Beginner violin scales

Did you notice that different instruments start learning different scales? On the piano, we start learning everything in C-Major, on Flute can be considered to start at G-Major. How about the Violin? What are the first “beginner” Violin scales?

And that happens because of different instrument construction and playability, as the violin and viola don’t have frets on the fingerboard like guitars, the best way to find tuning is to start using finger patterns to help you map the notes.

The first two scales that we usually start learning on the violin are D-Major and A-Major, and it depends on the method you are using. In the Suzuki Method we start with A-Major, but in other String Methods like Essential Elements or All for Strings is common to start in D Major, as this helps put all stringed instruments in the same room.

Violin Fingerboard

To start learning our first scales, I like to visualize the “finger pattern” that will be used.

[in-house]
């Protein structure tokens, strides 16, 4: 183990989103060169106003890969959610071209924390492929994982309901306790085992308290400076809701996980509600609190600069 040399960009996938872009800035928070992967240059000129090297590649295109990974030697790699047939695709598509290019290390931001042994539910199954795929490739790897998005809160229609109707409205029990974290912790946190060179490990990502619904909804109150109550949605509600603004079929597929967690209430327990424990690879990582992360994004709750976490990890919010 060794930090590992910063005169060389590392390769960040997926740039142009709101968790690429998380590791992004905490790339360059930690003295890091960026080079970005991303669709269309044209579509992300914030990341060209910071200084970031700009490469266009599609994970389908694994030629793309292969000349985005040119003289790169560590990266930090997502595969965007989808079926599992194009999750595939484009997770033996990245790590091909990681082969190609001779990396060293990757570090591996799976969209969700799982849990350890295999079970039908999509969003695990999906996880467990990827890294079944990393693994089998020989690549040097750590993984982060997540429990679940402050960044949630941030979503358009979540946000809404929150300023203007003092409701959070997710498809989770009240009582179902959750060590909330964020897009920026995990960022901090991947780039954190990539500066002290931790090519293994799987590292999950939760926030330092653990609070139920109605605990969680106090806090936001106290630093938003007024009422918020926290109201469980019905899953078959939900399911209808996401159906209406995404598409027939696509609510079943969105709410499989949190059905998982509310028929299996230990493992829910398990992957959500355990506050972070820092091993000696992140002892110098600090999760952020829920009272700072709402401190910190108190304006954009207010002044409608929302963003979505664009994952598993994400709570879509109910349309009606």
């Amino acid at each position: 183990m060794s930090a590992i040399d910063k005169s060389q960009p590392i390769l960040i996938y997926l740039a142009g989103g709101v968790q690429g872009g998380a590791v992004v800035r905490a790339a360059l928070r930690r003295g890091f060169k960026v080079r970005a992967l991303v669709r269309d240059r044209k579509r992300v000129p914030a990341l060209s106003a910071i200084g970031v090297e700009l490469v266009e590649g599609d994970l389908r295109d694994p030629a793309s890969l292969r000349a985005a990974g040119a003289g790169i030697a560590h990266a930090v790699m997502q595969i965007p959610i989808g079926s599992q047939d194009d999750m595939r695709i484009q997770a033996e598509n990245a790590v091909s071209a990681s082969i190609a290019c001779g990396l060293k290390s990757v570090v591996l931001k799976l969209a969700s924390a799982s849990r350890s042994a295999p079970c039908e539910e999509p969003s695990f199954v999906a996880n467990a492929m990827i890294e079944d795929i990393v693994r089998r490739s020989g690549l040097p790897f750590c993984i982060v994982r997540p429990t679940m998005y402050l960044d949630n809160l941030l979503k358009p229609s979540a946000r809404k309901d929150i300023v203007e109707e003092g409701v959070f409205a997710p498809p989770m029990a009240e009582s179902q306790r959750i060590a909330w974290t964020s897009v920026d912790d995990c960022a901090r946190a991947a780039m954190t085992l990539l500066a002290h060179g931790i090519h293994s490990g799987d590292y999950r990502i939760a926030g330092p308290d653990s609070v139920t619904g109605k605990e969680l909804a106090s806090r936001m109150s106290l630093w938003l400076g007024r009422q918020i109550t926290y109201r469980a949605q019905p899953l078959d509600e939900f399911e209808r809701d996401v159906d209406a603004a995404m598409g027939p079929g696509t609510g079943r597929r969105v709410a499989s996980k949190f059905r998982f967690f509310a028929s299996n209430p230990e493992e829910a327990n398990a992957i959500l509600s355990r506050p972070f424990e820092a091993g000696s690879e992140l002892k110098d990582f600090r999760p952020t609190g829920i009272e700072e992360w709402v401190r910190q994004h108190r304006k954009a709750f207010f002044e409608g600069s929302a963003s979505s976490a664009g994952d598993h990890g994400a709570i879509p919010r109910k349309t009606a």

And for the violin or viola, the first finger pattern that we use is the one with the semi-tone between the 2nd and 3rd fingers.

A Major Scale

How to practice beginner violin scales

Suggestions for practice:

  • Use a Metronome to keep your tempo steady
  • Around 60 bpm is a good tempo to work
  • Try keeping your bow in the middle soundpoint (between the bridge and the fingerboard)
  • Explore gradually how to alternate long and shorter bows
  • Play in different parts of the bow
  • Try playing with a backing track in A Major

On my YouTube channel, I also have a video talking a little bit more about beginner scales practice.

Those scales are the first scales to appear in the Royal Conservatory of Music graded exams.

And most fiddle songs and major violin Concertos are built around those keys, for a reason!

Let me know in the comments below if you have any questions or suggestions

Check my resources page for more content to help your practice

See you soon